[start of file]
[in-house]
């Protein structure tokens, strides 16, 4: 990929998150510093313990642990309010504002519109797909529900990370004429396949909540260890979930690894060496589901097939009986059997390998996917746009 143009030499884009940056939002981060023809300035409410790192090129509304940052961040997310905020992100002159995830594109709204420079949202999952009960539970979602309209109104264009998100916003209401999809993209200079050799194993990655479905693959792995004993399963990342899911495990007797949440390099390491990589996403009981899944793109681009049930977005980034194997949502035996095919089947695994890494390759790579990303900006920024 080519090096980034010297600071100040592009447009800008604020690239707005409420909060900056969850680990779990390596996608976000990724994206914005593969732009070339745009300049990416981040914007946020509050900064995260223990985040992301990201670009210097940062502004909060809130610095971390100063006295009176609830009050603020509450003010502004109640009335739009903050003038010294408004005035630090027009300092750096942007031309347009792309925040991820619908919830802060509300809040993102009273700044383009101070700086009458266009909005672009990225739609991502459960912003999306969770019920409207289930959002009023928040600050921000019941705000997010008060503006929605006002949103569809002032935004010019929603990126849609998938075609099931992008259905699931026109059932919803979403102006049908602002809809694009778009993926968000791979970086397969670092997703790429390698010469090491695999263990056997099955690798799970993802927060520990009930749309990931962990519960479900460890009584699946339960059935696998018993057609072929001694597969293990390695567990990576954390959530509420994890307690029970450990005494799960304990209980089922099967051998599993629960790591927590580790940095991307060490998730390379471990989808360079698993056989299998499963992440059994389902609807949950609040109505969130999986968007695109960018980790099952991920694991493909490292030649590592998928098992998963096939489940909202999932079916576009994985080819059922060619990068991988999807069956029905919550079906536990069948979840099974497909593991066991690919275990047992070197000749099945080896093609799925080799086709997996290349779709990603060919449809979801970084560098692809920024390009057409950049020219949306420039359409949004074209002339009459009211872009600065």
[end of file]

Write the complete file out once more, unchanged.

[in-house]
């Protein structure tokens, strides 16, 4: 990929998150510093313990642990309010504002519109797909529900990370004429396949909540260890979930690894060496589901097939009986059997390998996917746009 143009030499884009940056939002981060023809300035409410790192090129509304940052961040997310905020992100002159995830594109709204420079949202999952009960539970979602309209109104264009998100916003209401999809993209200079050799194993990655479905693959792995004993399963990342899911495990007797949440390099390491990589996403009981899944793109681009049930977005980034194997949502035996095919089947695994890494390759790579990303900006920024 080519090096980034010297600071100040592009447009800008604020690239707005409420909060900056969850680990779990390596996608976000990724994206914005593969732009070339745009300049990416981040914007946020509050900064995260223990985040992301990201670009210097940062502004909060809130610095971390100063006295009176609830009050603020509450003010502004109640009335739009903050003038010294408004005035630090027009300092750096942007031309347009792309925040991820619908919830802060509300809040993102009273700044383009101070700086009458266009909005672009990225739609991502459960912003999306969770019920409207289930959002009023928040600050921000019941705000997010008060503006929605006002949103569809002032935004010019929603990126849609998938075609099931992008259905699931026109059932919803979403102006049908602002809809694009778009993926968000791979970086397969670092997703790429390698010469090491695999263990056997099955690798799970993802927060520990009930749309990931962990519960479900460890009584699946339960059935696998018993057609072929001694597969293990390695567990990576954390959530509420994890307690029970450990005494799960304990209980089922099967051998599993629960790591927590580790940095991307060490998730390379471990989808360079698993056989299998499963992440059994389902609807949950609040109505969130999986968007695109960018980790099952991920694991493909490292030649590592998928098992998963096939489940909202999932079916576009994985080819059922060619990068991988999807069956029905919550079906536990069948979840099974497909593991066991690919275990047992070197000749099945080896093609799925080799086709997996290349779709990603060919449809979801970084560098692809920024390009057409950049020219949306420039359409949004074209002339009459009211872009600065």